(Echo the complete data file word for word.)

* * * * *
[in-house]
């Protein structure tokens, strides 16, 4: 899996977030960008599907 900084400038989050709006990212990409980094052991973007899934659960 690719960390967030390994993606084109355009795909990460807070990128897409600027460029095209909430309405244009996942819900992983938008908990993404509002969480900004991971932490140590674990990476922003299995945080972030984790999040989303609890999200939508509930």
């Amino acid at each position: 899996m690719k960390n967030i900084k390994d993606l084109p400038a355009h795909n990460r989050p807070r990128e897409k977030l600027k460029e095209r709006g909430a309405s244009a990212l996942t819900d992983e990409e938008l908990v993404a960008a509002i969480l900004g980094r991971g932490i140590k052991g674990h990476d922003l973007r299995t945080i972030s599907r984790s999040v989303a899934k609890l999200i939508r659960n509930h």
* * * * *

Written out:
[in-house]
């Protein structure tokens, strides 16, 4: 899996977030960008599907 900084400038989050709006990212990409980094052991973007899934659960 690719960390967030390994993606084109355009795909990460807070990128897409600027460029095209909430309405244009996942819900992983938008908990993404509002969480900004991971932490140590674990990476922003299995945080972030984790999040989303609890999200939508509930």
């Amino acid at each position: 899996m690719k960390n967030i900084k390994d993606l084109p400038a355009h795909n990460r989050p807070r990128e897409k977030l600027k460029e095209r709006g909430a309405s244009a990212l996942t819900d992983e990409e938008l908990v993404a960008a509002i969480l900004g980094r991971g932490i140590k052991g674990h990476d922003l973007r299995t945080i972030s599907r984790s999040v989303a899934k609890l999200i939508r659960n509930h």